Oyster pan roast
What: Don’t be fooled by the archaic nomenclature: There’s nothing “pan roast” about this century-old New York dish. It’s actually more a delectably rich soup, in which plump oysters and a soaked slice of toast float in a simple concoction of butter, cream, Worcestershire sauce, paprika, celery salt, and tomato-chile sauce. Tucking into a hot bowl of this velvety richness calls to mind a simpler time in Manhattan, when indigenous oysters were still plentiful and “uni” wasn’t yet a part of our collective seafood vocabulary. Today the dish can be experienced at just one particularly famous location.
Where: This dish has been served at Grand Central Terminal’s venerable Oyster Bar & Restaurant (two locations including the original, 89 E. 42nd St. nr. Park Ave., map) since 1913, when the landmark building opened. (In 1999, this spot won the James Beard America’s Classics award, which honors beloved locally-owned establishments serving quality food.) History aside, even the physical making of this dish is entwined with the building, as it harnesses the steam power that emanates from the station’s bowels: As our unionized waiter explained, the cooks use original steam-jacket kettles to heat the ingredients, which ensures that the temperature never rises above 250 degrees and the cream never curdles. If you sit at the main oyster bar, you can watch both the shuckers in action and the pan roasts being prepared.
Good to know: New York City was once the oyster capital of the world, with six-cent “all you can eat” oyster bars lining Canal Street and oyster carts, rather than hot dog stands, crowding the sidewalks. In 1880, the city’s oyster beds produced 700 million oysters a year. With industrialization, however, came pollution, and oystering was officially banned here in 1916, when bivalves were thought to be tied to typhoid fever. Though the Oyster Bar opened three years prior, it never sold New York City oysters.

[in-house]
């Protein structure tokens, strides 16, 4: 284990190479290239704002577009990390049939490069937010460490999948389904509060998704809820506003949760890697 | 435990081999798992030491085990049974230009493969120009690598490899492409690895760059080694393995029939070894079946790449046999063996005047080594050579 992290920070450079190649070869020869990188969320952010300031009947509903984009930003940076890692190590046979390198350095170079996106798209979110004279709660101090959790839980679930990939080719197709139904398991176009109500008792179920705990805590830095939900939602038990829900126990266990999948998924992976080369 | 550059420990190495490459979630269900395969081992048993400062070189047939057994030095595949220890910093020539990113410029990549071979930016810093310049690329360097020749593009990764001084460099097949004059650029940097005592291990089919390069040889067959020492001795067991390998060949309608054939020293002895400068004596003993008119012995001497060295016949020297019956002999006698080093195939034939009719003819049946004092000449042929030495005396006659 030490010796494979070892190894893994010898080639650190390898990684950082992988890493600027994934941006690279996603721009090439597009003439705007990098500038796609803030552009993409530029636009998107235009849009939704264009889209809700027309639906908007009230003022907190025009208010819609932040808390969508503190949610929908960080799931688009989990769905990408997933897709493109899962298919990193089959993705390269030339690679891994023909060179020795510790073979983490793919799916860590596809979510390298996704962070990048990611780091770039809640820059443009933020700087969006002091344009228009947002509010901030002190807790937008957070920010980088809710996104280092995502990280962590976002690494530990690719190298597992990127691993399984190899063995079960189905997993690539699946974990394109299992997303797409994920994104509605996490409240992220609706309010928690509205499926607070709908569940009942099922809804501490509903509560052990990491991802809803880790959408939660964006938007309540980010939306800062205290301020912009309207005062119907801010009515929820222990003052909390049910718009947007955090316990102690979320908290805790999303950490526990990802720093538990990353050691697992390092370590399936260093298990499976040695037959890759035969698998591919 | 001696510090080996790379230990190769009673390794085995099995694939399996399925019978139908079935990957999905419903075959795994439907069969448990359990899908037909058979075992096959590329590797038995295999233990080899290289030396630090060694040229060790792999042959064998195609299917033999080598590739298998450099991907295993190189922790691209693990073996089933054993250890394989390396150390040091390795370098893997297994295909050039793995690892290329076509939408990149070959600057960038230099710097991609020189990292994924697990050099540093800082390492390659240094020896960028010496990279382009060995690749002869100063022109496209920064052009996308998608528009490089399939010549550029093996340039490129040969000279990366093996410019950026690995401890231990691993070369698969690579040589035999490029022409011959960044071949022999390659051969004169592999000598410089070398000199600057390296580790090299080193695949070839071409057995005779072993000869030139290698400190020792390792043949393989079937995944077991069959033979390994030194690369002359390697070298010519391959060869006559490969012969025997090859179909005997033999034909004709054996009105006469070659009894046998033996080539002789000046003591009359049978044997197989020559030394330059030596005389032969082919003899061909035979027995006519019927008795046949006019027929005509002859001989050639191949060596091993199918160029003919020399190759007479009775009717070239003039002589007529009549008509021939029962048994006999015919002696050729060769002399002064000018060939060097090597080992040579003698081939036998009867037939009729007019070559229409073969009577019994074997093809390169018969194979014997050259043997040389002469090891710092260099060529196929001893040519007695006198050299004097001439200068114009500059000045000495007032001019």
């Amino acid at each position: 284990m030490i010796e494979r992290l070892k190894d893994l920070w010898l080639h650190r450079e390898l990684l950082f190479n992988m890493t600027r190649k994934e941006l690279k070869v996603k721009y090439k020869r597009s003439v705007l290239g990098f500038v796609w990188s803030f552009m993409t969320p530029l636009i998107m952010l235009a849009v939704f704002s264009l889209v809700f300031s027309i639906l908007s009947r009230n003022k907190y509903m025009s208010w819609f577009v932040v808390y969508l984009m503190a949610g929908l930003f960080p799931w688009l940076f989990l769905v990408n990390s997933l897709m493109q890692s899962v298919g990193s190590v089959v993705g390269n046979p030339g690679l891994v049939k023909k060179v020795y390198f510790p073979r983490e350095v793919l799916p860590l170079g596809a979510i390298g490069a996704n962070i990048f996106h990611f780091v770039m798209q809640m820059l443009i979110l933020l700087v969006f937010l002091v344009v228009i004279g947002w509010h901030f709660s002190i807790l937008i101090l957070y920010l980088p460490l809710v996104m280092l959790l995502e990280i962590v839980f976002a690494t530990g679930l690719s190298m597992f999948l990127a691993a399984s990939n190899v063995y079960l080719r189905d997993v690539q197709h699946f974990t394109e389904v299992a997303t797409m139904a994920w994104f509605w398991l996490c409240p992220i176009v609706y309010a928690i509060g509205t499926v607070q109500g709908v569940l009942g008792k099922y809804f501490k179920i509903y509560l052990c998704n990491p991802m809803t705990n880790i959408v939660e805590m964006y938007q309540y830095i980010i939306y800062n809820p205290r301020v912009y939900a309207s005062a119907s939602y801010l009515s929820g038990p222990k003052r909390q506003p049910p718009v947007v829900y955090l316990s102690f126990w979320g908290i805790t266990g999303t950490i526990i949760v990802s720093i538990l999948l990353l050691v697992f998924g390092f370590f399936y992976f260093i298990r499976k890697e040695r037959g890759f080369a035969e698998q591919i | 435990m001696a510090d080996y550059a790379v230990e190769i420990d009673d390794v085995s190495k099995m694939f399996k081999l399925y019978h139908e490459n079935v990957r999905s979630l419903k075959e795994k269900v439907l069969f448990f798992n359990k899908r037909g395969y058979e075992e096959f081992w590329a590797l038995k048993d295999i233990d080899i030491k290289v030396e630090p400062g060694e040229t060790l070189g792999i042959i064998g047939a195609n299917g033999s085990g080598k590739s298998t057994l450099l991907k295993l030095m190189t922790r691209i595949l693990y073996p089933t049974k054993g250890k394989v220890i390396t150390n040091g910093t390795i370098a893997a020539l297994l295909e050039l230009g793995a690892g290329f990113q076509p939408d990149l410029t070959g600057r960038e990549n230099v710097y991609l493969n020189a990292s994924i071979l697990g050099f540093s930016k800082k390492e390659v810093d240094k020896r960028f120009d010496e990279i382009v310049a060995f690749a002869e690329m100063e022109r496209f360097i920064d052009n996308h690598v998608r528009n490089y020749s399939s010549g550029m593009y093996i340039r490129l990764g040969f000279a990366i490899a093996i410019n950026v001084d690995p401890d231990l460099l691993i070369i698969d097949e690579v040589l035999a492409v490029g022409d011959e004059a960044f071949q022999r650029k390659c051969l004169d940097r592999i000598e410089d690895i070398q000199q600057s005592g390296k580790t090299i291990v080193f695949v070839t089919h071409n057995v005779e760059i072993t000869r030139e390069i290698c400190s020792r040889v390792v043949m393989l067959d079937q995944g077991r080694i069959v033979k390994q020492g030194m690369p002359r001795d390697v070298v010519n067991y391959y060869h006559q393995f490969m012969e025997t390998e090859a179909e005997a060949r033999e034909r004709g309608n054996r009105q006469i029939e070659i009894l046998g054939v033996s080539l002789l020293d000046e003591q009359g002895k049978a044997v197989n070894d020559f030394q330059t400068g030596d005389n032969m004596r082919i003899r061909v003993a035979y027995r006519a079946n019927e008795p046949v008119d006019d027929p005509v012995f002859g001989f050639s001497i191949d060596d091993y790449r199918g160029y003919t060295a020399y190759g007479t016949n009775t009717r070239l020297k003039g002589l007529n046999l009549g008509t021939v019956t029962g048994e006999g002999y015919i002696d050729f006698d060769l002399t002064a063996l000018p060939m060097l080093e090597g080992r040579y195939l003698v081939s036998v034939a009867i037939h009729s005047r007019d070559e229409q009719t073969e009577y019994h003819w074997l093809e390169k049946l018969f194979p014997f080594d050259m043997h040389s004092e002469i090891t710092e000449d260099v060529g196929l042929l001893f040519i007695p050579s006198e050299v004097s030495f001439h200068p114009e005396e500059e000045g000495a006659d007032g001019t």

When: Mon-Fri, 11:30am-10pm; Sat, noon-10pm
Order: The oyster pan roast ($11.95), which comes with eight Blue Point (Long Island) oysters, a triangle of toast, and a whole lotta soup. (Note that the “oyster stew,” 50 cents cheaper, is nearly the same thing as the pan roast minus the slight spice from the chile sauce.) But start off with a dozen oysters from the raw bar; there’s always a large selection available from both coasts, including some from Long Island and Connecticut—which is as locavore as New York can get these days when it comes to oysters.
Alternatively: There’s not really an alternative to the quintessential oyster pan roast experience—you kind of need to be here in this old, sprawling, cafeteria-like space, underground beneath the illuminated tile arches. Let us know in the comments if you find another one!